The Home Office has been forced to defend its refusal to disclose figures revealing the detention of hundreds of trafficking victims after a report by The Independent prompted a parliamentary debate on the issue.
The department was accused on Wednesday of covering up the plight of victims of modern slavery after it emerged government data obtained via freedom of information (FoI) requests had previously been withheld from MPs when they had asked for it in parliamentary questions.
MPs were repeatedly told by the Home Office that there was “no central record” of how many victims were placed in removal centres and that the department “did not collate or publish the data requested”.
But figures obtained through an FoI request submitted by data-mapping project After Exploitation revealed last week that 507 people who had escaped exploitation were detained under immigration powers in 2018.
Citing The Independent's article in the Commons on Wednesday, shadow home secretary Diane Abbott asked immigration minister Caroline Nokes whether she accepted that when she responded to the parliamentary questions she had “misled the house”.
Ms Nokes said she had not, saying the information had been “for internal management only” and that it was possible the FoI data was “caveated” and inaccurate.
“I elicit the point there is no central record held and the info from the FoI has been collated from a variety of sources, and if there is one thing you learn as a Home Office minister, it is to be very wary of numbers at all time and not to give numbers that may be inaccurate,” she added.
Campaigners made the point that while the minister claimed Home Office data on the detention of trafficking victims was not accurate enough to disclose to MPs, she referenced the same data in Parliament in order to defend the government’s record on detention discharge.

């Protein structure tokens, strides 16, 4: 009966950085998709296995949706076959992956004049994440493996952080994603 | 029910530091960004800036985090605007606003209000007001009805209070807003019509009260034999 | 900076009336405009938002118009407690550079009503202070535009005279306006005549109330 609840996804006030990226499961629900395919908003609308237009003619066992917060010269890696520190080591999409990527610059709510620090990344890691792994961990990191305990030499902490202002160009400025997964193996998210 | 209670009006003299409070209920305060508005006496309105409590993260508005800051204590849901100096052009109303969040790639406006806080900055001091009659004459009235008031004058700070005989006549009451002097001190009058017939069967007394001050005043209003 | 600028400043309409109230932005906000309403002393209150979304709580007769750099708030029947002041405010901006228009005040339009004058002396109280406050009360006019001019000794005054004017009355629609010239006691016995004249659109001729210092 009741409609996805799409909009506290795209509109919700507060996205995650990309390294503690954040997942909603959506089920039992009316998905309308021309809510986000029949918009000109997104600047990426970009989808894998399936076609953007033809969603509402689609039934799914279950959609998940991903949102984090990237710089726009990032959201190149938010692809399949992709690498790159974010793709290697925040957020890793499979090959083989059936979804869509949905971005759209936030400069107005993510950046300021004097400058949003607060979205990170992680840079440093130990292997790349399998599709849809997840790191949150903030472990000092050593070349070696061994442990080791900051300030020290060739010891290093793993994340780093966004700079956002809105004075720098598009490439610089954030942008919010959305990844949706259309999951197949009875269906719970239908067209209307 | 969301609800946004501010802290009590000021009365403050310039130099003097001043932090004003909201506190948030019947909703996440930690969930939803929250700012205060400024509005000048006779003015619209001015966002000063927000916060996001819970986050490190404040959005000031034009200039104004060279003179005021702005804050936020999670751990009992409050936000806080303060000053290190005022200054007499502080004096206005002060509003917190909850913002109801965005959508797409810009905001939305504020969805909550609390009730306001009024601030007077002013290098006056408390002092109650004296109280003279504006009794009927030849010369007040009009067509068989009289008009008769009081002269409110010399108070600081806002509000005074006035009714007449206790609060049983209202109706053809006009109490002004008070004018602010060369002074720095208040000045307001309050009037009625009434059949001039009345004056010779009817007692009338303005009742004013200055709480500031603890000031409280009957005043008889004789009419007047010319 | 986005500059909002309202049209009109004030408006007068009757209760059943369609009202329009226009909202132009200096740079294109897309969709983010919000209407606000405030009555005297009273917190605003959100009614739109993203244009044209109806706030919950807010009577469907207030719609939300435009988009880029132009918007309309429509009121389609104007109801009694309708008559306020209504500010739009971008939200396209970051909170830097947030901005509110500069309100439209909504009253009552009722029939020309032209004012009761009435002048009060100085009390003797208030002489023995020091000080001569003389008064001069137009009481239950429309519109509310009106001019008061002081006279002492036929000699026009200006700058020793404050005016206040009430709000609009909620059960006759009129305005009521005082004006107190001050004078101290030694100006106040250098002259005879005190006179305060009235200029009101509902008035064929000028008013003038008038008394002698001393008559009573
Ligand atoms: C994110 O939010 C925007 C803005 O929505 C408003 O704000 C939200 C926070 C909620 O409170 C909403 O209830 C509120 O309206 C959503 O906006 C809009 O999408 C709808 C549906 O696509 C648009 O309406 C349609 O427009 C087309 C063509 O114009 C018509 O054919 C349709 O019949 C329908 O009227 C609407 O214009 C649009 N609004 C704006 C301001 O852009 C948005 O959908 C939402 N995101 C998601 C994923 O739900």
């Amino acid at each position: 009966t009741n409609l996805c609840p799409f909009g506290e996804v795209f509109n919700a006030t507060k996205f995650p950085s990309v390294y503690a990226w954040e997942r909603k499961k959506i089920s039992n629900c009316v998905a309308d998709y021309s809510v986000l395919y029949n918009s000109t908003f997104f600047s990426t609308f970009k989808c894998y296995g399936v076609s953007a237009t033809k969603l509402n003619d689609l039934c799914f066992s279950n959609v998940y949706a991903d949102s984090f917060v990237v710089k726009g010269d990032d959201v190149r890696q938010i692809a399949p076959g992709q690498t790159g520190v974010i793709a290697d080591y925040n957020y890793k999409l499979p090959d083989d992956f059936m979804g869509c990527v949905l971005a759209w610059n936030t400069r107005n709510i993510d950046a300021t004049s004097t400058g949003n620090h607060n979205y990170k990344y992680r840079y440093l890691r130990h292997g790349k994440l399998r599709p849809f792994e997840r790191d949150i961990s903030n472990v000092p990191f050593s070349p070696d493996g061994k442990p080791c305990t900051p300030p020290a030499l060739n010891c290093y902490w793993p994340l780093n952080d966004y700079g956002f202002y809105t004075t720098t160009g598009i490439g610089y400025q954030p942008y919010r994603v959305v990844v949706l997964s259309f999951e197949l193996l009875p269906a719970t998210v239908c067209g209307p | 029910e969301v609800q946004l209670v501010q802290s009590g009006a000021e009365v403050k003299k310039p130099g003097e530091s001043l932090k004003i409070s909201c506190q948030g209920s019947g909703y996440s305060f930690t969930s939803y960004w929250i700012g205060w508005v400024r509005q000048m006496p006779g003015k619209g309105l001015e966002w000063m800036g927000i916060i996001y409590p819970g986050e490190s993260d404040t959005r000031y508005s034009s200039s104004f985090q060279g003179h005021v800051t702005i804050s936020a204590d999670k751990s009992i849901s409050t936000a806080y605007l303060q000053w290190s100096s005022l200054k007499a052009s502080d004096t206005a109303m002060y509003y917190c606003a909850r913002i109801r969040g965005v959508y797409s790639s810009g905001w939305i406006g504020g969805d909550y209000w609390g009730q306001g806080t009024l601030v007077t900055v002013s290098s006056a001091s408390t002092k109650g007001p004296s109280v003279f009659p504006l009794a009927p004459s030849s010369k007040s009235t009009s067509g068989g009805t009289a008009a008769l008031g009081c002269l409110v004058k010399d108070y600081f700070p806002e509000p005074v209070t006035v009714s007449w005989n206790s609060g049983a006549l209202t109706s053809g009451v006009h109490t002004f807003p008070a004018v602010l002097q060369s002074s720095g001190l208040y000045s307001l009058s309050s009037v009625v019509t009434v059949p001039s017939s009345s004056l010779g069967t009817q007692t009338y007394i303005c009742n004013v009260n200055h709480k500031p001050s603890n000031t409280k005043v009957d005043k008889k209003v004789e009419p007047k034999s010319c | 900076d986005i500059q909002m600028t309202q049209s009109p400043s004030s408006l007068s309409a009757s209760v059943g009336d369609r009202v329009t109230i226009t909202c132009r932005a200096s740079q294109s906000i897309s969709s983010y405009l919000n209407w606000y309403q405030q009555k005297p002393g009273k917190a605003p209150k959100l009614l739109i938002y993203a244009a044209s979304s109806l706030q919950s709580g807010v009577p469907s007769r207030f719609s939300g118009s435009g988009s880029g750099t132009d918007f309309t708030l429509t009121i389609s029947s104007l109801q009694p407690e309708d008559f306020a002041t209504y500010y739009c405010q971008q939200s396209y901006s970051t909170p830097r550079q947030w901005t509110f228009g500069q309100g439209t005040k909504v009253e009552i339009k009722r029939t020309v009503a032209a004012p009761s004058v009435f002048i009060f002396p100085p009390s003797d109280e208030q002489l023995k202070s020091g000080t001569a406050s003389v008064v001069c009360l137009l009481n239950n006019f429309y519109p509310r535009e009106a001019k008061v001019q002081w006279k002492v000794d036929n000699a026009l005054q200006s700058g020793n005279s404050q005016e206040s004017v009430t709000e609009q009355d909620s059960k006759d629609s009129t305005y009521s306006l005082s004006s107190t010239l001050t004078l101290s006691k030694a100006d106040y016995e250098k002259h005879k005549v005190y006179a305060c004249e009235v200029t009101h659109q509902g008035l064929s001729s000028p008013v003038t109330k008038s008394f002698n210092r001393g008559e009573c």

Responding to Ms Nokes’ claim that the FoI figures may be unreliable, Labour MP Vernon Coaker said: “You’ve missed the point of what all of us are saying. There is a genuine shock across the house of the fact it is government policy to lock up victims of modern slavery as immigration offenders. It is unacceptable and when is it going to stop?”
In response, the immigration minister said: “Just because somebody is a victim of modern slavery or trafficking does not mean they have immigration status in this country [...] We must not assume we are best placed those people who have been trafficked.”
Labour MP Thangham Debbonaire questioned whether the Home Office had considered the possibility of keeping such numbers centrally, saying: “Is it not the case that keeping the number centrally might be a good idea?
“The rule on ‘adults at risk’ surely suggests that number should be kept as low as possible, and we can’t know if it is unless we know what those numbers are.”
Ms Nokes said the Home Office was making “good progress in replacing antiquated case-working systems and data platforms”, but that it was a “complex” process and was “not an instant fix”.
Joan Ryan, MP for the Independent Group for Change, said that in response to a written question she submitted last year, the Home Office had said the information was not available – but that when she pressed the minister, the figures were provided.
“Why do we have to go to such lengths to pry information from the Home Office? Why does the government withhold important data from public scrutiny? Where is the accountability and transparency in this situation?” she asked.
It comes after an open letter signed by more than 20 charities, including Amnesty International and the Refugee Council, condemned the “conflict of interest” between the Home Office's immigration enforcement and its duty to protect trafficking victims.
They went on to warn the problem has gone largely unchallenged due to a “lack of data transparency” and urged the government not to wait until public scrutiny to make data on deportation and detention outcomes of victims available.